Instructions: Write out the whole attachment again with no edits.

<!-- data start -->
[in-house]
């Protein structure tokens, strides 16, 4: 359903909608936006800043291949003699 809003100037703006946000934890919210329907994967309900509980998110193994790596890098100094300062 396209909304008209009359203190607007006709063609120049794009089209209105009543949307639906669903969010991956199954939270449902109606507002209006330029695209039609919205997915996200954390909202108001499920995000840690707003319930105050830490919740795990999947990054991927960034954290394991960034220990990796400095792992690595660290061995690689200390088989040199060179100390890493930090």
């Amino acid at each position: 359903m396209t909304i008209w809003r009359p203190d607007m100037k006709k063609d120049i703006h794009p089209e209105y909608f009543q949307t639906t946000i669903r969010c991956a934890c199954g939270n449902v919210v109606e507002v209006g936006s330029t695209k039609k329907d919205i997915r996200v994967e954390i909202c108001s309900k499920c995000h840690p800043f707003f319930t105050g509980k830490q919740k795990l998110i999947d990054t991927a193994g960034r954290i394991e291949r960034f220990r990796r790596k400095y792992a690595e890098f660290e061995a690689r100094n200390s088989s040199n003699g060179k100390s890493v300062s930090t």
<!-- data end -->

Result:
[in-house]
């Protein structure tokens, strides 16, 4: 359903909608936006800043291949003699 809003100037703006946000934890919210329907994967309900509980998110193994790596890098100094300062 396209909304008209009359203190607007006709063609120049794009089209209105009543949307639906669903969010991956199954939270449902109606507002209006330029695209039609919205997915996200954390909202108001499920995000840690707003319930105050830490919740795990999947990054991927960034954290394991960034220990990796400095792992690595660290061995690689200390088989040199060179100390890493930090």
């Amino acid at each position: 359903m396209t909304i008209w809003r009359p203190d607007m100037k006709k063609d120049i703006h794009p089209e209105y909608f009543q949307t639906t946000i669903r969010c991956a934890c199954g939270n449902v919210v109606e507002v209006g936006s330029t695209k039609k329907d919205i997915r996200v994967e954390i909202c108001s309900k499920c995000h840690p800043f707003f319930t105050g509980k830490q919740k795990l998110i999947d990054t991927a193994g960034r954290i394991e291949r960034f220990r990796r790596k400095y792992a690595e890098f660290e061995a690689r100094n200390s088989s040199n003699g060179k100390s890493v300062s930090t």